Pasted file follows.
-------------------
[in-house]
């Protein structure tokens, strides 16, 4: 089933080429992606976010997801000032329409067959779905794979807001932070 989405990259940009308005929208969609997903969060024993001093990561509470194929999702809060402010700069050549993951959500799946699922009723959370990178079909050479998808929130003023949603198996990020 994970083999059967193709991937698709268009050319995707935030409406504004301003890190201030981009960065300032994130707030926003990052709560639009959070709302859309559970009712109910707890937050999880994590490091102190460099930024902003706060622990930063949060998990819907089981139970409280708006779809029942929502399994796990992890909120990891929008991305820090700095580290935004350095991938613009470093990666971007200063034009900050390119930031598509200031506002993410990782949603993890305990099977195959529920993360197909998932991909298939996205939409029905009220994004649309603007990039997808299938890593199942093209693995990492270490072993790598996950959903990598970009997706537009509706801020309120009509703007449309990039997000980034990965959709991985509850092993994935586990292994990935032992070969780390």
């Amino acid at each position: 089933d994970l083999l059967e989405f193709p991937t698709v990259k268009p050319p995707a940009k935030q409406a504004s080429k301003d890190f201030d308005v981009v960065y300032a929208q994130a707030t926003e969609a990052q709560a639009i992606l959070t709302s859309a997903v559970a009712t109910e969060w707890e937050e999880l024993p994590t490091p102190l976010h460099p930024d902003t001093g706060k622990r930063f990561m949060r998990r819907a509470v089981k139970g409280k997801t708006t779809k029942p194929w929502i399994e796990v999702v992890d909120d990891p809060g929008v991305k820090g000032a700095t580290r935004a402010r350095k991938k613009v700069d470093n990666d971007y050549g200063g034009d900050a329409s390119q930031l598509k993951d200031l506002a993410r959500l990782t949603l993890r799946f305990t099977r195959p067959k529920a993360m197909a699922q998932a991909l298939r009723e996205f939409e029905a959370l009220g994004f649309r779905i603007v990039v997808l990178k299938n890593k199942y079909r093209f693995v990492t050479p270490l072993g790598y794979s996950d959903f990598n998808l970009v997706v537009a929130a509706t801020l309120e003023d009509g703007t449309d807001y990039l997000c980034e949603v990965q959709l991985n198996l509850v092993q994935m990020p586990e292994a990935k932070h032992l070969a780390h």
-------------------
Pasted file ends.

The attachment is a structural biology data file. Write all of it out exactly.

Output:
[in-house]
């Protein structure tokens, strides 16, 4: 089933080429992606976010997801000032329409067959779905794979807001932070 989405990259940009308005929208969609997903969060024993001093990561509470194929999702809060402010700069050549993951959500799946699922009723959370990178079909050479998808929130003023949603198996990020 994970083999059967193709991937698709268009050319995707935030409406504004301003890190201030981009960065300032994130707030926003990052709560639009959070709302859309559970009712109910707890937050999880994590490091102190460099930024902003706060622990930063949060998990819907089981139970409280708006779809029942929502399994796990992890909120990891929008991305820090700095580290935004350095991938613009470093990666971007200063034009900050390119930031598509200031506002993410990782949603993890305990099977195959529920993360197909998932991909298939996205939409029905009220994004649309603007990039997808299938890593199942093209693995990492270490072993790598996950959903990598970009997706537009509706801020309120009509703007449309990039997000980034990965959709991985509850092993994935586990292994990935032992070969780390």
């Amino acid at each position: 089933d994970l083999l059967e989405f193709p991937t698709v990259k268009p050319p995707a940009k935030q409406a504004s080429k301003d890190f201030d308005v981009v960065y300032a929208q994130a707030t926003e969609a990052q709560a639009i992606l959070t709302s859309a997903v559970a009712t109910e969060w707890e937050e999880l024993p994590t490091p102190l976010h460099p930024d902003t001093g706060k622990r930063f990561m949060r998990r819907a509470v089981k139970g409280k997801t708006t779809k029942p194929w929502i399994e796990v999702v992890d909120d990891p809060g929008v991305k820090g000032a700095t580290r935004a402010r350095k991938k613009v700069d470093n990666d971007y050549g200063g034009d900050a329409s390119q930031l598509k993951d200031l506002a993410r959500l990782t949603l993890r799946f305990t099977r195959p067959k529920a993360m197909a699922q998932a991909l298939r009723e996205f939409e029905a959370l009220g994004f649309r779905i603007v990039v997808l990178k299938n890593k199942y079909r093209f693995v990492t050479p270490l072993g790598y794979s996950d959903f990598n998808l970009v997706v537009a929130a509706t801020l309120e003023d009509g703007t449309d807001y990039l997000c980034e949603v990965q959709l991985n198996l509850v092993q994935m990020p586990e292994a990935k932070h032992l070969a780390h």